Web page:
In Switzerland, since the First World War food storage for emergencies. Soon Coffee would no longer be there.
In Switzerland, they are prepared for emergencies. After the First World War, the Confederates set up shelters for staple foods: they store sugar, rice, edible oils and animal feed for emergencies such as wars, natural disasters or epidemics. Coffee is also left in heaps to supply the population in times of crisis. But probably not for long. Because the Swiss government wants to abolish the compulsory storage of coffee and has presented on Wednesday corresponding plans.
Coffee importers like Nestlé are required to store. According to the government plan, this agreement is due to expire at the end of 2022. The affected companies can then reduce their inventories. Coffee hardly contains any calories and is not vital to survival, according to the government, which refers to a conclusion by the Federal Office for Economic Land Supply.
The mandatory coffee reserves are covered by 15 companies in Switzerland, including the food giant Nestlé. There are currently around 15,300 tonnes of coffee in stock. This should cover the needs of the population in a crisis situation for three months.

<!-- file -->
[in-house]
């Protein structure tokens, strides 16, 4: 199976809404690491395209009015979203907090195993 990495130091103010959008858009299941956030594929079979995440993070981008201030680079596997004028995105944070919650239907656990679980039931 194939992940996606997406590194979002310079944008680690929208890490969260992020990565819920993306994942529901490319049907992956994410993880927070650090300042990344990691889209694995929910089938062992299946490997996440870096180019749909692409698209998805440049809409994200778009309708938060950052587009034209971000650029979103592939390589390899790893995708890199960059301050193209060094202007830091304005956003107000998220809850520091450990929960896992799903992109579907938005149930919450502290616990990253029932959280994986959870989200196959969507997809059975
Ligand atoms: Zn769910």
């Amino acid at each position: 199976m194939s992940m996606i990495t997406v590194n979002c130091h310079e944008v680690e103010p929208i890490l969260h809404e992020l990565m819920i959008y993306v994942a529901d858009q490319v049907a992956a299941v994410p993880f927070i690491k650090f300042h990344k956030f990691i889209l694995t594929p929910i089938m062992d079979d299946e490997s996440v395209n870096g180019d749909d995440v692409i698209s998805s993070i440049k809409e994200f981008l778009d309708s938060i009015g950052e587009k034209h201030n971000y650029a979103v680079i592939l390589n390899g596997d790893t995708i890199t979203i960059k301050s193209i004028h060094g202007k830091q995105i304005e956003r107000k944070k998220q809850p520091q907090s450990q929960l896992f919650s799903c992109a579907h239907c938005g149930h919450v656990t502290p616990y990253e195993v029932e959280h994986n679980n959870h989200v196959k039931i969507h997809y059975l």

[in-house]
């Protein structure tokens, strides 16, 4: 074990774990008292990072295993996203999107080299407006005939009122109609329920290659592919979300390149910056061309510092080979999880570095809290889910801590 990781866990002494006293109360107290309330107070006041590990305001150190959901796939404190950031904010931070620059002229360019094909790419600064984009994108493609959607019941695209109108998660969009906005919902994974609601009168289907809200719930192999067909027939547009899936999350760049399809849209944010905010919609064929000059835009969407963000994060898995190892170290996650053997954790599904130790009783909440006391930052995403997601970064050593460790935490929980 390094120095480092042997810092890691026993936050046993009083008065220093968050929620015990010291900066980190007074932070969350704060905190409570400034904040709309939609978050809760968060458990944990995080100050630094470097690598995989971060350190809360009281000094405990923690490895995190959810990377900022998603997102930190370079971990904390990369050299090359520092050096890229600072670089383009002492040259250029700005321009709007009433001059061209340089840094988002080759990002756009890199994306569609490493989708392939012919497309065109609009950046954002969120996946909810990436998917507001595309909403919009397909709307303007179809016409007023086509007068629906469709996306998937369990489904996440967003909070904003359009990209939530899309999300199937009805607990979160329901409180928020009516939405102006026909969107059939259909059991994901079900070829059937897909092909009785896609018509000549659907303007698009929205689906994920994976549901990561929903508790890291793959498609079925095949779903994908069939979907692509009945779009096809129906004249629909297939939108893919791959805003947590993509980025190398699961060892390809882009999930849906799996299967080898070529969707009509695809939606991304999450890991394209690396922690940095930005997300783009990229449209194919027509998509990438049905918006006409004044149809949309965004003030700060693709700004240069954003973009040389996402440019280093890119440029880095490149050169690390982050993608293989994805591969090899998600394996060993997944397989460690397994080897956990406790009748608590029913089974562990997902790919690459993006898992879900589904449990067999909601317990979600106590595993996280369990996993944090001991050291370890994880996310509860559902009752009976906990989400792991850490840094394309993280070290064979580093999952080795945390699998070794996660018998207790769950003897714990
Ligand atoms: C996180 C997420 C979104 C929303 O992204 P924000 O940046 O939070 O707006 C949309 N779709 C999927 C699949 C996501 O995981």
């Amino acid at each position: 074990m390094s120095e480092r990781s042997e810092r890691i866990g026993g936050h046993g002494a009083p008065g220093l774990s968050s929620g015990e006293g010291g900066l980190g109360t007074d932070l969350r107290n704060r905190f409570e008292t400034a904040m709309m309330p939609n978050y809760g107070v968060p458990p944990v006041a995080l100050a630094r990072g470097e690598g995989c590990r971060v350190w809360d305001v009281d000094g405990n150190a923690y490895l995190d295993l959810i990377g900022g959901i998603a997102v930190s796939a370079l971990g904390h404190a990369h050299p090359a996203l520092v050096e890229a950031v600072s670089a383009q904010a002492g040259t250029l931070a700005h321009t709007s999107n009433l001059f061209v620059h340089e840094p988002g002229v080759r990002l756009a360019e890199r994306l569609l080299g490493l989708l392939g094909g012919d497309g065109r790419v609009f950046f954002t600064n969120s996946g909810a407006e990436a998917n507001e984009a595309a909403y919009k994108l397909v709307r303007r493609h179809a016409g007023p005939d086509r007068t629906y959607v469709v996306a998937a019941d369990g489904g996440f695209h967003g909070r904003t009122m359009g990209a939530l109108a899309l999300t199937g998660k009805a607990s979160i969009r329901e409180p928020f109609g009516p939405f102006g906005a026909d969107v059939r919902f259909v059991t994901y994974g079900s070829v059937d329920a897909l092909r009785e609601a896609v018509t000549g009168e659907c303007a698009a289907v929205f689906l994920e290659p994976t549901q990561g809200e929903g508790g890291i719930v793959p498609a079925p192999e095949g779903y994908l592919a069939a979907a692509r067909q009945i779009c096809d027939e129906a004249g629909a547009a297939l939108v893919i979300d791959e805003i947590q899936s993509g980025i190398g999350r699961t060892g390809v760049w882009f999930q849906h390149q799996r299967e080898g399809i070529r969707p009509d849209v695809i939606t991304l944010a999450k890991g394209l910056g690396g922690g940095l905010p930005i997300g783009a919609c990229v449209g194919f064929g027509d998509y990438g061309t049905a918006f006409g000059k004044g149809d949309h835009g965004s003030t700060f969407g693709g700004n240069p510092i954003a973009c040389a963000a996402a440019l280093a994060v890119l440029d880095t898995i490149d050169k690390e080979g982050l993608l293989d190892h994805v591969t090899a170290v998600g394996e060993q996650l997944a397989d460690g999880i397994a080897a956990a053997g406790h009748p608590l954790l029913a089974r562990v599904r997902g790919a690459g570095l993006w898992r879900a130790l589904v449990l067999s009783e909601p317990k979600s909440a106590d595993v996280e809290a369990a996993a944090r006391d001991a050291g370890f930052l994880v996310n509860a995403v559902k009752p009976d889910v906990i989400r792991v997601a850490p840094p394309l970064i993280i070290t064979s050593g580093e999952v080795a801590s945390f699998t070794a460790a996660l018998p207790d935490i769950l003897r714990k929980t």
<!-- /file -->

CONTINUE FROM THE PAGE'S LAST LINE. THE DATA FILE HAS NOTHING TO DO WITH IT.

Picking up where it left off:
The 8.5 million Swiss consume around nine kilos of coffee per capita per year.
But not all are satisfied with the aspirations of the government. The cooperative Réservesuisse, which manages the compulsory stocks, sees the plans critically. The organization says that of the 15 companies that are currently mandated to keep coffee, 12 are definitely going to continue. In addition, health-promoting properties of coffee, such as antioxidants and vitamins, have not been sufficiently considered, says Réservesuisse, referring to objections from some companies.
The final decision on the compulsory storage of coffee will be made in November.